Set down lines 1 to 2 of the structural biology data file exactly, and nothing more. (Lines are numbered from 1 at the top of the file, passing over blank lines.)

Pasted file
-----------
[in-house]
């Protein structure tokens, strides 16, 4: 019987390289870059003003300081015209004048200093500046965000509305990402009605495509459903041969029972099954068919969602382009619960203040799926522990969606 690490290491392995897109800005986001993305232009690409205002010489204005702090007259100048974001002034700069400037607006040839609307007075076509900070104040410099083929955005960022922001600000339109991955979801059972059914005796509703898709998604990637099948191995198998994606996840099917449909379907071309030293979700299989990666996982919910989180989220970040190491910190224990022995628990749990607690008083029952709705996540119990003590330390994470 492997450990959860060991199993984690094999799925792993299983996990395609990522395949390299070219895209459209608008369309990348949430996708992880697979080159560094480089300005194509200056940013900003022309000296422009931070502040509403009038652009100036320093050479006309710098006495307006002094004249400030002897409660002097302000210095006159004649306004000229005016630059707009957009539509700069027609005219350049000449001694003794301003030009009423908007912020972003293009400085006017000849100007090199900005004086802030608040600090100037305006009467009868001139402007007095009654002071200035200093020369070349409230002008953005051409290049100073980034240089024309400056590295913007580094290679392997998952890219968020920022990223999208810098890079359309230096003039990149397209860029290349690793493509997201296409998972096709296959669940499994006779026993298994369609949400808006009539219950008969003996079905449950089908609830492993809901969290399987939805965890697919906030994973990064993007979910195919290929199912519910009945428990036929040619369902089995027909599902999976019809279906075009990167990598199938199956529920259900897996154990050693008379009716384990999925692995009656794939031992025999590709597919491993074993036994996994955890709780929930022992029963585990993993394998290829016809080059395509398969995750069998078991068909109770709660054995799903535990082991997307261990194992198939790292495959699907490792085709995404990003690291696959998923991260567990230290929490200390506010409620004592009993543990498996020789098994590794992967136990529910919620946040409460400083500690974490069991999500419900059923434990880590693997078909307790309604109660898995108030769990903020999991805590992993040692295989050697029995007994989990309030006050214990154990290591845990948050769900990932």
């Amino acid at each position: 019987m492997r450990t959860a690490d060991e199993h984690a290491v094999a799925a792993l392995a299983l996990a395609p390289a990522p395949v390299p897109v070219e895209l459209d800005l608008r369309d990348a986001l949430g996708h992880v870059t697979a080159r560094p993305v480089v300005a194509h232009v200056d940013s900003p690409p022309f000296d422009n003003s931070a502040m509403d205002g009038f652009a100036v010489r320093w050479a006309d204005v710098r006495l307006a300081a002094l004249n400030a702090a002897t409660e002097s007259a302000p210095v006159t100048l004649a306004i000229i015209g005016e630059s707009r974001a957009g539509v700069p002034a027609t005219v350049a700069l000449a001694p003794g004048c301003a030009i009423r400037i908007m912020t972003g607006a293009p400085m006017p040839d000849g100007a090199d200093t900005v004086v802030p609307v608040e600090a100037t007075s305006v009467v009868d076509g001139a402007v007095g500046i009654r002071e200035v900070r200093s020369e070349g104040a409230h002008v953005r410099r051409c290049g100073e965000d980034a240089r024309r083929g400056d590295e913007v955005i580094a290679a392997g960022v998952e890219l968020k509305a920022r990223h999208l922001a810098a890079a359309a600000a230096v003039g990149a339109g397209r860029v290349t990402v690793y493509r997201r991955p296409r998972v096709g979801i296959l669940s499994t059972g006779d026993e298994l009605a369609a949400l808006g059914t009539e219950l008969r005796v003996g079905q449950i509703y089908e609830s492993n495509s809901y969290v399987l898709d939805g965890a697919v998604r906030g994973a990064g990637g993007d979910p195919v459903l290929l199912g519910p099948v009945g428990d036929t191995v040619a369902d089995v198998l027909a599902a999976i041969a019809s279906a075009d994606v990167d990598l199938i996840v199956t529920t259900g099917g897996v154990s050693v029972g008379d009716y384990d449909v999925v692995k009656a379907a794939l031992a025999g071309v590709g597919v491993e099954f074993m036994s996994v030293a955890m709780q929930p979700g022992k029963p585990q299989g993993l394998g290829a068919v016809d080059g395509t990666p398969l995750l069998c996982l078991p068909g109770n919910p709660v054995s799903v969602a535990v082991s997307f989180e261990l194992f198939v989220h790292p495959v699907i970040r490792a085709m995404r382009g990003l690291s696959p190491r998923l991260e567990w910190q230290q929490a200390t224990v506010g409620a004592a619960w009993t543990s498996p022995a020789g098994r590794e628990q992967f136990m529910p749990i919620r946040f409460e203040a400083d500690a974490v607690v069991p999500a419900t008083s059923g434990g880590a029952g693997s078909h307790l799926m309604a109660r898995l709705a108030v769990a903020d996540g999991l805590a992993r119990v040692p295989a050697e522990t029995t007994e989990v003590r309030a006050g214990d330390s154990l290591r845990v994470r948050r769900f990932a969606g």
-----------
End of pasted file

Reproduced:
[in-house]
């Protein structure tokens, strides 16, 4: 019987390289870059003003300081015209004048200093500046965000509305990402009605495509459903041969029972099954068919969602382009619960203040799926522990969606 690490290491392995897109800005986001993305232009690409205002010489204005702090007259100048974001002034700069400037607006040839609307007075076509900070104040410099083929955005960022922001600000339109991955979801059972059914005796509703898709998604990637099948191995198998994606996840099917449909379907071309030293979700299989990666996982919910989180989220970040190491910190224990022995628990749990607690008083029952709705996540119990003590330390994470 492997450990959860060991199993984690094999799925792993299983996990395609990522395949390299070219895209459209608008369309990348949430996708992880697979080159560094480089300005194509200056940013900003022309000296422009931070502040509403009038652009100036320093050479006309710098006495307006002094004249400030002897409660002097302000210095006159004649306004000229005016630059707009957009539509700069027609005219350049000449001694003794301003030009009423908007912020972003293009400085006017000849100007090199900005004086802030608040600090100037305006009467009868001139402007007095009654002071200035200093020369070349409230002008953005051409290049100073980034240089024309400056590295913007580094290679392997998952890219968020920022990223999208810098890079359309230096003039990149397209860029290349690793493509997201296409998972096709296959669940499994006779026993298994369609949400808006009539219950008969003996079905449950089908609830492993809901969290399987939805965890697919906030994973990064993007979910195919290929199912519910009945428990036929040619369902089995027909599902999976019809279906075009990167990598199938199956529920259900897996154990050693008379009716384990999925692995009656794939031992025999590709597919491993074993036994996994955890709780929930022992029963585990993993394998290829016809080059395509398969995750069998078991068909109770709660054995799903535990082991997307261990194992198939790292495959699907490792085709995404990003690291696959998923991260567990230290929490200390506010409620004592009993543990498996020789098994590794992967136990529910919620946040409460400083500690974490069991999500419900059923434990880590693997078909307790309604109660898995108030769990903020999991805590992993040692295989050697029995007994989990309030006050214990154990290591845990948050769900990932």